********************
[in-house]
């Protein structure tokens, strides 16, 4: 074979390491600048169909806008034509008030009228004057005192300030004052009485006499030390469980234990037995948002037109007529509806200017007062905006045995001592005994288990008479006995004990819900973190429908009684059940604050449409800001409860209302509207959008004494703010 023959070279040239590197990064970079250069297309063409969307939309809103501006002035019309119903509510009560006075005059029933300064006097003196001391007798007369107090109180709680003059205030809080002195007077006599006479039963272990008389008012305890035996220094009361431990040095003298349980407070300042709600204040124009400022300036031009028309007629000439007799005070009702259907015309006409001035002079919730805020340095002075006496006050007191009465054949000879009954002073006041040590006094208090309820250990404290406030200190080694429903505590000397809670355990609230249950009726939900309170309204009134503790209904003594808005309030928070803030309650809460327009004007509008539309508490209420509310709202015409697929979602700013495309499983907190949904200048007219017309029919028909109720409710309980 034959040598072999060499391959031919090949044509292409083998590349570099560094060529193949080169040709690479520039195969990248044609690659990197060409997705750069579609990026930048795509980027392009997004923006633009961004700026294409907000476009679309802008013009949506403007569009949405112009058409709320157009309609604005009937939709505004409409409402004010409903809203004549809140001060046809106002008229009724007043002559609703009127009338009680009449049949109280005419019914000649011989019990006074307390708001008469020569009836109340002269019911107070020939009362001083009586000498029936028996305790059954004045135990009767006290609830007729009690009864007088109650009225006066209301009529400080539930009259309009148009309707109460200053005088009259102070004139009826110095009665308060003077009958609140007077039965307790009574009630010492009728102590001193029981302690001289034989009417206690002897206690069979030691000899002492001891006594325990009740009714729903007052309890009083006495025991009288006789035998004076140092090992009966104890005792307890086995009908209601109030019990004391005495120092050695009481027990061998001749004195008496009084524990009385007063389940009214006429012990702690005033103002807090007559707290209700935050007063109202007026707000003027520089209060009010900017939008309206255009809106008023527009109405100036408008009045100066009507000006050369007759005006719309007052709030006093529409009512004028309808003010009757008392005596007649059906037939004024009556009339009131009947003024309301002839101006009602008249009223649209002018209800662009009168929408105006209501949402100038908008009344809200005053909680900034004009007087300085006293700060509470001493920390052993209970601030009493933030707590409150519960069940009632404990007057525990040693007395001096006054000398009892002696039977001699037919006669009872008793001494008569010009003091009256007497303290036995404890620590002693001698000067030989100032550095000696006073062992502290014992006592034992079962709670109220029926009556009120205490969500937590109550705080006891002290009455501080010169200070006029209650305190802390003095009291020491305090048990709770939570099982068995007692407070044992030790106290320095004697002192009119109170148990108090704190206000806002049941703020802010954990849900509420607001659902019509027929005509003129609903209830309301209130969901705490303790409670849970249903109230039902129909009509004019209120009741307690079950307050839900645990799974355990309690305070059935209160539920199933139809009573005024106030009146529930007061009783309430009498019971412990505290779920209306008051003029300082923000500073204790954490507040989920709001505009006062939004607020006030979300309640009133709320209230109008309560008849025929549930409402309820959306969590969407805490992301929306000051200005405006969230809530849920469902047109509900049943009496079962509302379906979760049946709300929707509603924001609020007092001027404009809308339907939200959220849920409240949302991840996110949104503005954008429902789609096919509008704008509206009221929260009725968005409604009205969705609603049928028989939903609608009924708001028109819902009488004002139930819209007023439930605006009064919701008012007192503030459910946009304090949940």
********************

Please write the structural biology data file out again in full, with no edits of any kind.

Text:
[in-house]
């Protein structure tokens, strides 16, 4: 074979390491600048169909806008034509008030009228004057005192300030004052009485006499030390469980234990037995948002037109007529509806200017007062905006045995001592005994288990008479006995004990819900973190429908009684059940604050449409800001409860209302509207959008004494703010 023959070279040239590197990064970079250069297309063409969307939309809103501006002035019309119903509510009560006075005059029933300064006097003196001391007798007369107090109180709680003059205030809080002195007077006599006479039963272990008389008012305890035996220094009361431990040095003298349980407070300042709600204040124009400022300036031009028309007629000439007799005070009702259907015309006409001035002079919730805020340095002075006496006050007191009465054949000879009954002073006041040590006094208090309820250990404290406030200190080694429903505590000397809670355990609230249950009726939900309170309204009134503790209904003594808005309030928070803030309650809460327009004007509008539309508490209420509310709202015409697929979602700013495309499983907190949904200048007219017309029919028909109720409710309980 034959040598072999060499391959031919090949044509292409083998590349570099560094060529193949080169040709690479520039195969990248044609690659990197060409997705750069579609990026930048795509980027392009997004923006633009961004700026294409907000476009679309802008013009949506403007569009949405112009058409709320157009309609604005009937939709505004409409409402004010409903809203004549809140001060046809106002008229009724007043002559609703009127009338009680009449049949109280005419019914000649011989019990006074307390708001008469020569009836109340002269019911107070020939009362001083009586000498029936028996305790059954004045135990009767006290609830007729009690009864007088109650009225006066209301009529400080539930009259309009148009309707109460200053005088009259102070004139009826110095009665308060003077009958609140007077039965307790009574009630010492009728102590001193029981302690001289034989009417206690002897206690069979030691000899002492001891006594325990009740009714729903007052309890009083006495025991009288006789035998004076140092090992009966104890005792307890086995009908209601109030019990004391005495120092050695009481027990061998001749004195008496009084524990009385007063389940009214006429012990702690005033103002807090007559707290209700935050007063109202007026707000003027520089209060009010900017939008309206255009809106008023527009109405100036408008009045100066009507000006050369007759005006719309007052709030006093529409009512004028309808003010009757008392005596007649059906037939004024009556009339009131009947003024309301002839101006009602008249009223649209002018209800662009009168929408105006209501949402100038908008009344809200005053909680900034004009007087300085006293700060509470001493920390052993209970601030009493933030707590409150519960069940009632404990007057525990040693007395001096006054000398009892002696039977001699037919006669009872008793001494008569010009003091009256007497303290036995404890620590002693001698000067030989100032550095000696006073062992502290014992006592034992079962709670109220029926009556009120205490969500937590109550705080006891002290009455501080010169200070006029209650305190802390003095009291020491305090048990709770939570099982068995007692407070044992030790106290320095004697002192009119109170148990108090704190206000806002049941703020802010954990849900509420607001659902019509027929005509003129609903209830309301209130969901705490303790409670849970249903109230039902129909009509004019209120009741307690079950307050839900645990799974355990309690305070059935209160539920199933139809009573005024106030009146529930007061009783309430009498019971412990505290779920209306008051003029300082923000500073204790954490507040989920709001505009006062939004607020006030979300309640009133709320209230109008309560008849025929549930409402309820959306969590969407805490992301929306000051200005405006969230809530849920469902047109509900049943009496079962509302379906979760049946709300929707509603924001609020007092001027404009809308339907939200959220849920409240949302991840996110949104503005954008429902789609096919509008704008509206009221929260009725968005409604009205969705609603049928028989939903609608009924708001028109819902009488004002139930819209007023439930605006009064919701008012007192503030459910946009304090949940």